• Decius, proscribed by the Second Triumvirate, took to flight, but while hurrying out of the gates of Rome, was recognized by the centurions and put to death.[17]
  • Decius, the sculptor of a colossal head in the Capitol, may have lived in the first century BC. Pliny writes that, although much admired in itself, Decius' work was put to shame by another made by Chares of Lindos, sculptor of the Colossus of Rhodes, which was brought to Rome by the consul Publius Cornelius Lentulus Spinther in 57 BC.[18]

Decii MuresEdit

  • Quintus Decius Mus, the father of Publius Decius Mus, consul in 340 BC.[19]
  • Publius Decius Q. f. Mus, consul in 340 BC, during the Latin War. Following a vision that appeared to him and his colleague, when his wing of the army began to waver, he devoted himself and the enemy's army to the gods of death before the Pontifex Maximus, before plunging into the thick of battle, where he was slain, even as the Romans gained the victory.[19]
  • Publius Decius P. f. Q. n. Mus, consul in 312, 308, 297, and 295 BC, magister equitum in 306, censor in 304. At the Battle of Sentinum in 295, his troops began to give way under the terrible attacks of the Gauls, so Decius, emulating his father, dedicated himself and the army of the enemy to the gods of the dead, sacrificing himself for his country.[20]
  • Publius Decius P. f. P. n. Mus, consul in 279 BC, when he fought against Pyrrhus of Epirus at the Battle of Asculum. According to Cicero, he followed the example of his father and grandfather, and devoted himself; but according to other sources, Pyrrhus, forewarned of the deeds of the consul's father and grandfather, ordered that Decius should be taken alive, and gained the victory.[21][22][23][24]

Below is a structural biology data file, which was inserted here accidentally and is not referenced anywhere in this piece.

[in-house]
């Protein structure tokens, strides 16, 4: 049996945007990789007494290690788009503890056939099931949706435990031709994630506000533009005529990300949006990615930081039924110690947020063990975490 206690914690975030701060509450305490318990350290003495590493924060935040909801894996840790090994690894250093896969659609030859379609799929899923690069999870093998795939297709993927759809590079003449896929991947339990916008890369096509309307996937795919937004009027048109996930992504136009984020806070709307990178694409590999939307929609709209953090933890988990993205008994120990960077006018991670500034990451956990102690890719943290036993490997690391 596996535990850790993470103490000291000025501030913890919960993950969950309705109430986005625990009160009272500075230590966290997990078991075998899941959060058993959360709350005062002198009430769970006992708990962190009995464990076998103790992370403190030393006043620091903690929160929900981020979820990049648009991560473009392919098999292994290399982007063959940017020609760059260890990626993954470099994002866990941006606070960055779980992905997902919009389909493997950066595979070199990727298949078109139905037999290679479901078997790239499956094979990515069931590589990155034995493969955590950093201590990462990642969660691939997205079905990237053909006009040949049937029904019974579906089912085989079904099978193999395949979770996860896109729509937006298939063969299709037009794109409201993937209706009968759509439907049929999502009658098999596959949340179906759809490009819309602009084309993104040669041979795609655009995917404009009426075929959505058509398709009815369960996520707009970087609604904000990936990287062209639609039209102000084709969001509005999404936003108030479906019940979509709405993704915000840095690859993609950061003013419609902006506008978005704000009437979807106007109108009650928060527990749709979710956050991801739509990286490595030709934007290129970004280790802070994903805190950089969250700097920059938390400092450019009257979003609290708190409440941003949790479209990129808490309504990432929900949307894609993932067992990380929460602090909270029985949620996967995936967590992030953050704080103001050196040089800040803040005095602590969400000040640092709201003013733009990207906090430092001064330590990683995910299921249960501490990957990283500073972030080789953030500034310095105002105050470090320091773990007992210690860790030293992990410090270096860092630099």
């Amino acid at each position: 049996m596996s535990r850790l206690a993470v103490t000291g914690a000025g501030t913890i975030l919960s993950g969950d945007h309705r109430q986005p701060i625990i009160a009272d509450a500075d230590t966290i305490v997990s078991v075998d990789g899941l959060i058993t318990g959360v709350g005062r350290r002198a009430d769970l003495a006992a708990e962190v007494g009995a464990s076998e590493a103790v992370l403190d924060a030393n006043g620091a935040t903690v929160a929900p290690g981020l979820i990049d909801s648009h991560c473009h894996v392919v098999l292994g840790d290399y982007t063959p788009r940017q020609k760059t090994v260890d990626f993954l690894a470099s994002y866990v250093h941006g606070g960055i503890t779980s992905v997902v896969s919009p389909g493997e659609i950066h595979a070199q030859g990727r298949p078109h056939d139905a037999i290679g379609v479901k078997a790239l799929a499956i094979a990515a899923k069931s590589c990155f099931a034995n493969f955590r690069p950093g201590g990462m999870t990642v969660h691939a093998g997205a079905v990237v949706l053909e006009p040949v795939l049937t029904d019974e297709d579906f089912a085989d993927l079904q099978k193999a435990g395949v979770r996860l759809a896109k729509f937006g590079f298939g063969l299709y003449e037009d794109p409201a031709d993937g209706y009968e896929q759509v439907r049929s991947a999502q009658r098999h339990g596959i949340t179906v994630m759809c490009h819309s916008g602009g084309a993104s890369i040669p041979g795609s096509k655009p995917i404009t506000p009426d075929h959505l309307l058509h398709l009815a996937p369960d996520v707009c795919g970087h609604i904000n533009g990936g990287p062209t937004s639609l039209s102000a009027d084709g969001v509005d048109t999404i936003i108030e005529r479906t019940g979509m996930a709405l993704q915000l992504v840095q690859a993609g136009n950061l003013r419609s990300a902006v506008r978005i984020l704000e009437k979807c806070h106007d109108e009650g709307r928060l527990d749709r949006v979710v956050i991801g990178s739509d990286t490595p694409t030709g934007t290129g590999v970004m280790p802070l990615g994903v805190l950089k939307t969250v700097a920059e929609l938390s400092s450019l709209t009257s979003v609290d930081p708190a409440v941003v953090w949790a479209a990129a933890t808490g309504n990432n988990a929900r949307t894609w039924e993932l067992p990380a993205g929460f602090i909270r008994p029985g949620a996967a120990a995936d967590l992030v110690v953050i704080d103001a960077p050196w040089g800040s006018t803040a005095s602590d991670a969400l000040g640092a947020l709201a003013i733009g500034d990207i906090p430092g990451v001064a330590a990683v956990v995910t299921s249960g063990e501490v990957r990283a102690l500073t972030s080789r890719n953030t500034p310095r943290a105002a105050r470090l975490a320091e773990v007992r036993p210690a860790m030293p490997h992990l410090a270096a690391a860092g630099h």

Later DeciiEdit

See alsoEdit


  1. ^ a b Dictionary of Greek and Roman Biography and Mythology, vol. I, pp. 946, 947 ("Decia Gens").
  2. ^ Chase, p. 128.
  3. ^ a b Dionysius, vi. 88.
  4. ^ Broughton, vol. I, p. 18.
  5. ^ Livy, ix. 30.
  6. ^ Brougton, vol. I, p. 161.
  7. ^ Livy, xliii. 17.
  8. ^ Broughton, vol. I, p. 426.
  9. ^ Livy, xlv. 3.
  10. ^ Broughton, vol. I, p. 430.
  11. ^ Cicero, De Oratore, ii. 31, 62.
  12. ^ Aurelius Victor, De Viris Illustribus, 72.
  13. ^ Livy, Epitome, 61.
  14. ^ Broughton, vol. I, pp. 524, 525 (note 4), 532.
  15. ^ Cicero, Philippicae, xi. 6, xiii. 14.
  16. ^ Appian, Bellum Civile, iii. 80.
  17. ^ Appian, Bellum Civile, iv. 27.
  18. ^ Pliny the Elder, Historia Naturalis, xxxiv. 18.
  19. ^ a b Broughton, vol. I, p. 135.
  20. ^ Broughton, vol. I, pp. 159, 164, 166–168, 175, 177.
  21. ^ Cicero, De Finibus, ii. 61, Tusculanae Quaestiones, i. 89.
  22. ^ Cassius Dio, fragmentum xl. 43.
  23. ^ Zonaras, viii. 5.
  24. ^ Broughton, vol. I, pp. 192, 193 (note 1).
  25. ^ CIL VI, 1659, CIL VI, 1703.
  26. ^ CIL XV, 7107.
  27. ^ CIL XV, 7420.
  28. ^ CIL VI, 1716, CIL VI, 31957.
  29. ^ CIL X, 6850, CIL X, 6851.